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Australian Biological Resources Study

Checklist of the Lichens of Australia and its Island Territories
Introduction | A–D | E–O | P–R | S–Z | Oceanic Islands | References
Umbilicaria cylindrica (L.) Delise ex Duby

Bot. Gall. 2(2): 595 (1830)

Lichen cylindricus L., Sp. Pl. 1144 (1753).

T: in rupibus ad flumen kamajock prope Quickjock Lapponiae Lulensis, Sweden, 1871, P.J.Hellbom & E.V.M.Hellbom; neo: UPS n.v.

Umbilicaria cylindrica f. jubata F.Wilson, Pap. & Proc. Roy. Soc. Tasmania 1892: 178 (1893). T: Mt Wellington, Tas., F.R.M.Wilson s.n.; holo: not located.

  Thallus 2–10 cm wide, monophyllous or polyphyllous, coriaceous, rigid; lobes orbicular to irregular, entire or rather ragged, occasionally fenestrate. Upper surface dull, dark brown to dark grey to black, often completely grey-pruinose, smooth or slightly rugulose, occasionally becoming obscurely wrinkled and areolate-scabrid, occasionally with erect branched rhizinomorphs. Isidia and soredia absent. Lower surface typically beige-brown or pinkish, more rarely grey, often darker grey-brown towards the margins, blackened towards the umbilicus, mostly smooth but occasionally weakly areolate in older blacker central areas, occasionally creased. Rhizinomorphs usually abundant, marginal and laminal on the upper and lower surfaces, 1–4 mm long, usually ±plane at their point of attachment, then cylindrical and gradually tapering to an acute apex, rarely simple, more commonly sparsely to richly furcate, mostly black or ±concolorous with the thallus, smooth and glossy, or occasionally with knob-like projections (see remarks on thalloconidia below); thallyles uncommon. Umbilicus small, compact. Apothecia numerous, marginal or scattered over entire upper surface, (0.5–) 1–3 (–4) mm diam., substipitate; stipe concolorous with the upper surface; disc black, at first plane, becoming convex, round to irregular, gyrose; gyrae thin to moderately coarse, often forming a horseshoe pattern. Ascospores simple, ellipsoidal to oblong-ellipsoidal, rarely somewhat reniform, colourless, (8.5–) 12.0–15.5 (–18.0) × (3.5–) 5–9 µm. Pycnidia scattered, immersed, visible as black dots on the upper surface. Conidia bacilliform to fusiform, 3–4 × 0.5–0.7 µm.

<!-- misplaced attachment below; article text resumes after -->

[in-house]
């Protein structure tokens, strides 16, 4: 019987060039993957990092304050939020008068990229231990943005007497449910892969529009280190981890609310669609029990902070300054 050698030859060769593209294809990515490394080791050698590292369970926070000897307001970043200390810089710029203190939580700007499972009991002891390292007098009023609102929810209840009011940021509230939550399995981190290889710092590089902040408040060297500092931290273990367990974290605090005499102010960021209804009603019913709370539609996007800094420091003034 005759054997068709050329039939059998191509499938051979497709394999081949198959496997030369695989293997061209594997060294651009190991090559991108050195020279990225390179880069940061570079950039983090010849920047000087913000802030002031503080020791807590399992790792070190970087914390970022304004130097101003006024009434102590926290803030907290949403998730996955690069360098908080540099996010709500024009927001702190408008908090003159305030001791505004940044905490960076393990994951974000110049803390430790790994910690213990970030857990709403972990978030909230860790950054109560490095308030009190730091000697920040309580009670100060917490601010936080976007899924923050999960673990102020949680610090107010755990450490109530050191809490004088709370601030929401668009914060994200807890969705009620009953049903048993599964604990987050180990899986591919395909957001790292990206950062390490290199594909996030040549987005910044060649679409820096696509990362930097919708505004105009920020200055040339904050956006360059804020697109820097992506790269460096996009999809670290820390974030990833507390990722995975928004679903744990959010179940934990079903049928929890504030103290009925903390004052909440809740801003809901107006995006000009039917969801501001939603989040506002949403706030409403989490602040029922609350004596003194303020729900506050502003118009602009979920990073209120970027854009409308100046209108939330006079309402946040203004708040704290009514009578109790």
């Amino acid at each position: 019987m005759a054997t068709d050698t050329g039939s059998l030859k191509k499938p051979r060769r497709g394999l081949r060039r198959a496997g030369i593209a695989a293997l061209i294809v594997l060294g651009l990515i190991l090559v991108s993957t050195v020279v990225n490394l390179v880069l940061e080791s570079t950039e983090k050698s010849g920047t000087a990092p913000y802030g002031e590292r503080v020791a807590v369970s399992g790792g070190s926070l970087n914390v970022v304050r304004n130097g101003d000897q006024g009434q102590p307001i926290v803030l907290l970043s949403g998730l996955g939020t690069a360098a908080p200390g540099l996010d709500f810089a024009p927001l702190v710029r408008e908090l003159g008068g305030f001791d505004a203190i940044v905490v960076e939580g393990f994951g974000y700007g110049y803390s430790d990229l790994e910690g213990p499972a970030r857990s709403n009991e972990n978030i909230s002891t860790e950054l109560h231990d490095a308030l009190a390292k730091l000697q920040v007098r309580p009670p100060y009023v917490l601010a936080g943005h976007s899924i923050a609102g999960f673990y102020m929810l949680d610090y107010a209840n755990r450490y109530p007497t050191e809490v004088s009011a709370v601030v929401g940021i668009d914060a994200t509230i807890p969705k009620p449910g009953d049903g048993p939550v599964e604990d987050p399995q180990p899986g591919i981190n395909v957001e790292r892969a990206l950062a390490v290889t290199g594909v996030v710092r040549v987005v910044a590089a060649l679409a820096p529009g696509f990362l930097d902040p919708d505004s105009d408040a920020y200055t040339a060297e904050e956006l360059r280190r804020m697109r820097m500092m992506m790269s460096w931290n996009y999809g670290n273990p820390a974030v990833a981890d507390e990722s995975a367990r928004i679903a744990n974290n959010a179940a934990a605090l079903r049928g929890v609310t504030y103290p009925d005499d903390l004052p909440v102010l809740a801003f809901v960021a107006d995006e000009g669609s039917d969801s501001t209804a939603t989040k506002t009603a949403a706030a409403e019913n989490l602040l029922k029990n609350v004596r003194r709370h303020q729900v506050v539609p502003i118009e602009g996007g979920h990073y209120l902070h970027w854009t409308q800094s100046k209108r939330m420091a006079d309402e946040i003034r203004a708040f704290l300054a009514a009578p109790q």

CHEMISTRY: Medulla K+ red or K–, C–, KC–, P+ orange or P–; containing traces of lecanoric acid and gyrophoric acid, detected by HPLC only (Narui et al., 1996). Hestmark (2004) reported norstictic acid as a secondary metabolite.
  Common on basalt and granite above 1000 m in N.S.W., A.C.T., Vic. and Tas. Also in North America, northern Eurasia, the Himalayas and New Zealand.  
  Louwhoff (2009c)  

Checklist Index
Introduction | A–D | E–O | P–R | S–Z | Oceanic Islands | References

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